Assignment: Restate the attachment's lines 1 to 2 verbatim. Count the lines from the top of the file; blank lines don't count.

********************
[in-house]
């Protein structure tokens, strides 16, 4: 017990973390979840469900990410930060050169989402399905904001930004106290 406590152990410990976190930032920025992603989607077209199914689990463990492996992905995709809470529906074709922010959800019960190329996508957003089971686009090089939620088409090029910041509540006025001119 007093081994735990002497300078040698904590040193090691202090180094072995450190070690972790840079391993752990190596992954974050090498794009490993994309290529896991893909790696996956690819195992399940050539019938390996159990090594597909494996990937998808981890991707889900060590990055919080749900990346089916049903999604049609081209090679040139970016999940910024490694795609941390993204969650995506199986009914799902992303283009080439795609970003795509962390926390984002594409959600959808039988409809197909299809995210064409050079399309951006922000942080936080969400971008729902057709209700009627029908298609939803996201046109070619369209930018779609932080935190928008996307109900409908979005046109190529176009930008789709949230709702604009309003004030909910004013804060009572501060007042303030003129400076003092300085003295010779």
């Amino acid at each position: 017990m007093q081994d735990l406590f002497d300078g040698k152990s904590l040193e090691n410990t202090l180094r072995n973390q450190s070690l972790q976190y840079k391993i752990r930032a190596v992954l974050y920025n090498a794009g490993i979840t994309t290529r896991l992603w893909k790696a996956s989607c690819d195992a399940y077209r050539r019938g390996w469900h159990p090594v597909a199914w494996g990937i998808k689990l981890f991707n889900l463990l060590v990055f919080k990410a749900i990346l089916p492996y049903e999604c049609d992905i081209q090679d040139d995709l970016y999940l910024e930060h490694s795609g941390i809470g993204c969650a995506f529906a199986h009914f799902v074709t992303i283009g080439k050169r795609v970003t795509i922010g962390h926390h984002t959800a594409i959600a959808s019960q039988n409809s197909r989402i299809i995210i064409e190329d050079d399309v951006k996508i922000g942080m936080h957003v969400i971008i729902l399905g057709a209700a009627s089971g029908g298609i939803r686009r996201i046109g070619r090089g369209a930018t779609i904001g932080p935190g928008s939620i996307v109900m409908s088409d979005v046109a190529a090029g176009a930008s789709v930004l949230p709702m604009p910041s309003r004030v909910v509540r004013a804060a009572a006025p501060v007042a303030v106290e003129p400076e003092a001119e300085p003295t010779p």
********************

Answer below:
[in-house]
């Protein structure tokens, strides 16, 4: 017990973390979840469900990410930060050169989402399905904001930004106290 406590152990410990976190930032920025992603989607077209199914689990463990492996992905995709809470529906074709922010959800019960190329996508957003089971686009090089939620088409090029910041509540006025001119 007093081994735990002497300078040698904590040193090691202090180094072995450190070690972790840079391993752990190596992954974050090498794009490993994309290529896991893909790696996956690819195992399940050539019938390996159990090594597909494996990937998808981890991707889900060590990055919080749900990346089916049903999604049609081209090679040139970016999940910024490694795609941390993204969650995506199986009914799902992303283009080439795609970003795509962390926390984002594409959600959808039988409809197909299809995210064409050079399309951006922000942080936080969400971008729902057709209700009627029908298609939803996201046109070619369209930018779609932080935190928008996307109900409908979005046109190529176009930008789709949230709702604009309003004030909910004013804060009572501060007042303030003129400076003092300085003295010779």